Notice anything? Well, for one it includes a photo of me, which is familiarizing new subscribers to my brand. But more importantly, it includes a call to action to share my lead magnet with their friends on Facebook or Twitter.
Believe it or not, this works and everyday I see new subscribers sharing my opt-in form. Imagine if 10 people subscribed and you didn’t have a page like this. Well…then 10 people would have subscribed and that would be the end of that. BUT…if you have a viral sharing page, like the one above, then those 10 people could very well share it with all of their followers, resulting in more and more subscribers to your list. It’s pretty rad, y’all.
8. To host videos for free courses.
Lastly, since LeadPages has tons of templates where you can embed videos, you could very well use them as a way to share video lessons for a free course. This idea is something I tried recently with my free course called The Blog Audience Blueprint.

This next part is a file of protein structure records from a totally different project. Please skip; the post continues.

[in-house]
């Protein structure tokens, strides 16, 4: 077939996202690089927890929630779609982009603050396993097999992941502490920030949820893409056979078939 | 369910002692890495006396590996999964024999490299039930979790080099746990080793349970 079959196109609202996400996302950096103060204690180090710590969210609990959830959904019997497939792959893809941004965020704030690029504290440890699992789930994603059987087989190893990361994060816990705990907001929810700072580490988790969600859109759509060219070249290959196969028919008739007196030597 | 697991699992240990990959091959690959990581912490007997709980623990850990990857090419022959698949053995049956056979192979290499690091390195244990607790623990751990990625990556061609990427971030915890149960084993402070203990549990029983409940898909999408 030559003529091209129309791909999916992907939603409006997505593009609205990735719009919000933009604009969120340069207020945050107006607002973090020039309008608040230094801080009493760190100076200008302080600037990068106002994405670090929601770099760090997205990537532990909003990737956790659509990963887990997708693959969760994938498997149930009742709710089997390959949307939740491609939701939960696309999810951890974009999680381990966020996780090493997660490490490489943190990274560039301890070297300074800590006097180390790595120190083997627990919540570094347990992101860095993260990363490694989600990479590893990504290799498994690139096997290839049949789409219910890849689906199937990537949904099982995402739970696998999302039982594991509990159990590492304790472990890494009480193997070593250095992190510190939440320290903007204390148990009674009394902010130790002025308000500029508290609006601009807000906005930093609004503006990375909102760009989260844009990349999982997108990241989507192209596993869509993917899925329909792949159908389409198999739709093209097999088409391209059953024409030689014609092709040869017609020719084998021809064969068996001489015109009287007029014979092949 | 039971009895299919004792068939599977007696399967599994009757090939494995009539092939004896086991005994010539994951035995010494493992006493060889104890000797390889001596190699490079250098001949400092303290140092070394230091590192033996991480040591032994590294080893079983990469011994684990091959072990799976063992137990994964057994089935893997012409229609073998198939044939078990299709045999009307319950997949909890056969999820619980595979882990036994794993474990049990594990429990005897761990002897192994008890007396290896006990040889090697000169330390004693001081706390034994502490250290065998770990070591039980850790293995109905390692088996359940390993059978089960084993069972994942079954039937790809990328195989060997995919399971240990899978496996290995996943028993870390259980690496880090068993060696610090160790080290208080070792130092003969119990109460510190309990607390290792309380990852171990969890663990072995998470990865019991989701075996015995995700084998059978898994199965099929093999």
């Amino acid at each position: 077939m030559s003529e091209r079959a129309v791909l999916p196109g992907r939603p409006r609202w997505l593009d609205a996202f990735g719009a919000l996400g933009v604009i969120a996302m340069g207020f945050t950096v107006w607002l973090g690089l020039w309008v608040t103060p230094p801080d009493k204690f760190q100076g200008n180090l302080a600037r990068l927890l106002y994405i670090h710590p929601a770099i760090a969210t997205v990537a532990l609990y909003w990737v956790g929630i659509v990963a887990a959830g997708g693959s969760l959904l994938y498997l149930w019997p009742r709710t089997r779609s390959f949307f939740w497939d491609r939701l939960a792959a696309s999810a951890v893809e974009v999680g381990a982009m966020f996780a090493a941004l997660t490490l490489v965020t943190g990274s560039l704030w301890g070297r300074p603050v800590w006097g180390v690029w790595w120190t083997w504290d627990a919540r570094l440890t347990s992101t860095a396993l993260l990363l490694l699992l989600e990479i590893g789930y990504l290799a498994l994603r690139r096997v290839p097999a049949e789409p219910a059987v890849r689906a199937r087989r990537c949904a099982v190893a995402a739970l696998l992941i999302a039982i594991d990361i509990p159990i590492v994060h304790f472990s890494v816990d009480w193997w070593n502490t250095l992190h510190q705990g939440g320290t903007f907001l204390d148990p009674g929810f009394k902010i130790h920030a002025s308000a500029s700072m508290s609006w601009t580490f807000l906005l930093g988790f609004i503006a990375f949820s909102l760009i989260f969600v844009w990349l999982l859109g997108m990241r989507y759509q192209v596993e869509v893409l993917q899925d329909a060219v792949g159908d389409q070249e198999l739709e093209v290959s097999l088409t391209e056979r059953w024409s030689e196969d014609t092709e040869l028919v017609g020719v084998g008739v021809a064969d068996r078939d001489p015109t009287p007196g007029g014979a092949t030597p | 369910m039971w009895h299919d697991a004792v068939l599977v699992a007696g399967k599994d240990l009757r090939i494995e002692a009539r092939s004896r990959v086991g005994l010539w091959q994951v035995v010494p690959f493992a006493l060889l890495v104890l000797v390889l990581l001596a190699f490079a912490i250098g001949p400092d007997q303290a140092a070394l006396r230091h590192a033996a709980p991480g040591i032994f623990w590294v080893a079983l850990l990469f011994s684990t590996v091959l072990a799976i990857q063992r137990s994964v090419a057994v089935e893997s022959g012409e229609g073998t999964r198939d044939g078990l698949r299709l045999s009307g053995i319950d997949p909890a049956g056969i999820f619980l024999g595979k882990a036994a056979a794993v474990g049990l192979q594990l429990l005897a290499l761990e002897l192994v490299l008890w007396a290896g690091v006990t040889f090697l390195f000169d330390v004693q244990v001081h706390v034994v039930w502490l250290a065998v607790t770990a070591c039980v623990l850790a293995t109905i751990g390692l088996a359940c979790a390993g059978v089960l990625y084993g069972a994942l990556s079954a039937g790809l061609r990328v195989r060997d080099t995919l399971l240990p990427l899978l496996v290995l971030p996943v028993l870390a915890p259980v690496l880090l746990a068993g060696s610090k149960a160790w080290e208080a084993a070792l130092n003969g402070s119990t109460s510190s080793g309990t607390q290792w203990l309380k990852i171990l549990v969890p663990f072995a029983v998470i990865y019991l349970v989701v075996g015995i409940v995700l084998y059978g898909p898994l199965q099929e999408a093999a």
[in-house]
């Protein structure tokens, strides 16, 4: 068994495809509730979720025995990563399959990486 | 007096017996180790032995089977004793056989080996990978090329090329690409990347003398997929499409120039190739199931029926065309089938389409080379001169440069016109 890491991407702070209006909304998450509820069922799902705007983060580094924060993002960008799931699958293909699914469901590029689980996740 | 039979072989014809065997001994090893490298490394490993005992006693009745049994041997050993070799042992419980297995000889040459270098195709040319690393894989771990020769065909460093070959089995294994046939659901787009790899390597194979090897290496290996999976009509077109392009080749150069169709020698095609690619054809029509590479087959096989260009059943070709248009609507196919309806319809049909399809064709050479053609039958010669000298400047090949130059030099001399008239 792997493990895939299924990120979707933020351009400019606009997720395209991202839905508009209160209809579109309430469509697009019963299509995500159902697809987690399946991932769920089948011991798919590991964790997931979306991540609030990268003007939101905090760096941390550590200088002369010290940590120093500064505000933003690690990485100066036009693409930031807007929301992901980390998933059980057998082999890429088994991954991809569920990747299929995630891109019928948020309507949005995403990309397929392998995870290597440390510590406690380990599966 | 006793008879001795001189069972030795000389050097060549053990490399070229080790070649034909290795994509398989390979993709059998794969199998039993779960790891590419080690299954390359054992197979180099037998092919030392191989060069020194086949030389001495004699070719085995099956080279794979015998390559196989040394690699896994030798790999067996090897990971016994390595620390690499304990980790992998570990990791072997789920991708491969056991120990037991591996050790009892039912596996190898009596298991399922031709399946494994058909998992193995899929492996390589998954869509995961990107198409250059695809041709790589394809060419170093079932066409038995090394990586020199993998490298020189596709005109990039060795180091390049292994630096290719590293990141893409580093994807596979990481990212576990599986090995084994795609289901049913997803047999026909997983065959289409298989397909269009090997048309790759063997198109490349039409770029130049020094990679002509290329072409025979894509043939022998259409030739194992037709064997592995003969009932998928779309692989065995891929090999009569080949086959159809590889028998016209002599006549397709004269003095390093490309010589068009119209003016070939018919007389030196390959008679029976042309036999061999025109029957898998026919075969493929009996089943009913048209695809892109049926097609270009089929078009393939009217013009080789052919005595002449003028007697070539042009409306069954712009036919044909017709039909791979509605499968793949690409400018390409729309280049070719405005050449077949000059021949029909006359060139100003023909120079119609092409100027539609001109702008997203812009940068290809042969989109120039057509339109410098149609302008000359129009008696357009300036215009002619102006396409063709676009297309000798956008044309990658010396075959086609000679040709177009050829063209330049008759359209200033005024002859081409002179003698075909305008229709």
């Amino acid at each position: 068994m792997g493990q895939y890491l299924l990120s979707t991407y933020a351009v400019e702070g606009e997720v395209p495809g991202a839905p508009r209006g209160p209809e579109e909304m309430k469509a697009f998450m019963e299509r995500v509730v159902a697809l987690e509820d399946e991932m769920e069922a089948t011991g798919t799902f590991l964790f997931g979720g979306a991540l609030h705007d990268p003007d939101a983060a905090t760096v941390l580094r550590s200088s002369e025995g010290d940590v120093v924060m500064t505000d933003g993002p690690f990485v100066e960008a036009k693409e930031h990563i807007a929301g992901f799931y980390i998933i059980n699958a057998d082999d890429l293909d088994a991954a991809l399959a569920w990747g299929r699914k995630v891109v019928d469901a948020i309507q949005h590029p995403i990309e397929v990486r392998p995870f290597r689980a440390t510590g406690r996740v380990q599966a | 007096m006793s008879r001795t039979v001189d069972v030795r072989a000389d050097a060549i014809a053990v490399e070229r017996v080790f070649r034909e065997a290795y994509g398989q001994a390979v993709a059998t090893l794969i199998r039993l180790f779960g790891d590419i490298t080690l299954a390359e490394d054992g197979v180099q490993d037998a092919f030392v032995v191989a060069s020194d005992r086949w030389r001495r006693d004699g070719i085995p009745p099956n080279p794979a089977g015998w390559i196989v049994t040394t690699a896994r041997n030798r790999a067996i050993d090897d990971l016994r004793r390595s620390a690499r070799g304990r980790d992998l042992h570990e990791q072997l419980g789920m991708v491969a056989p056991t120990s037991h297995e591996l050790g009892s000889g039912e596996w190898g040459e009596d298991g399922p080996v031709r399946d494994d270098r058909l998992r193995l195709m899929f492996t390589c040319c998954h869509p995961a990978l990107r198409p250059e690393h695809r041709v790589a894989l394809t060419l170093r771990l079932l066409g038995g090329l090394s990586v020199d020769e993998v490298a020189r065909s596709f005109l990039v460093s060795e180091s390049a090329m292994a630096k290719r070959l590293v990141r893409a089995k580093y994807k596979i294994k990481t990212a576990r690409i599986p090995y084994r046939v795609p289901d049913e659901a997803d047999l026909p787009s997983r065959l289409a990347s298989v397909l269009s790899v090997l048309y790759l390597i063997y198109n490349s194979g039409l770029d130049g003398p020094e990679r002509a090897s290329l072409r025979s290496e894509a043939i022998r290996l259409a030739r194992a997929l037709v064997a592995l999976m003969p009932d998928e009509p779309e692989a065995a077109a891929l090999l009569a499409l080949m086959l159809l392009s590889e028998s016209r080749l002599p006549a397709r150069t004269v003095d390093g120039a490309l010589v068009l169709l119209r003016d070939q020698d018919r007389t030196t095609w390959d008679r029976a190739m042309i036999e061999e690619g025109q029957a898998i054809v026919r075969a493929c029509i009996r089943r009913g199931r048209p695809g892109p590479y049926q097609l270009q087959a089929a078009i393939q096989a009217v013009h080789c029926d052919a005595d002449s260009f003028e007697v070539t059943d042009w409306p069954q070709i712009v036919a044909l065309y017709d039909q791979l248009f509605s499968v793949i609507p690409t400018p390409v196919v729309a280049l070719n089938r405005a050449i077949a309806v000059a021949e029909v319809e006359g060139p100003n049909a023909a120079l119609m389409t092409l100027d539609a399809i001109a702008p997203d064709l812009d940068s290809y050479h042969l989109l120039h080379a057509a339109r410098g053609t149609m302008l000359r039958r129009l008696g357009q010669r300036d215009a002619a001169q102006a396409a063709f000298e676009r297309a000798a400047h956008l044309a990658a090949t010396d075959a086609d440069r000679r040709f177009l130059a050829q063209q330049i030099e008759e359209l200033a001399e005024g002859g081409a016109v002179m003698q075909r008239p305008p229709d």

In my free course, subscribers are emailed several different lessons. Some of those lessons contain training videos that I created. Instead of building an entirely new site for those video lessons, I was able to use LeadPages to host my videos, like the one below.
By the way, notice those sharing buttons on the left? If anyone clicks them, then it shares the opt-in page where people can subscribe for The Blog Audience Blueprint. It doesn’t share the video page, as I want people to subscribe in order to view it.
So, friends, there you have it! I hope this introduction to LeadPages was helpful for you. I really do use it in a LOT of different ways — I can’t imagine my business without it! If you’re trying to put more of a focus on growing your email list (hint: you should), then LeadPages will absolutely help you do that. I’m working on more LeadPages tutorials, because it really is a powerful tool, so let me know if there’s anything you’d love to know more about.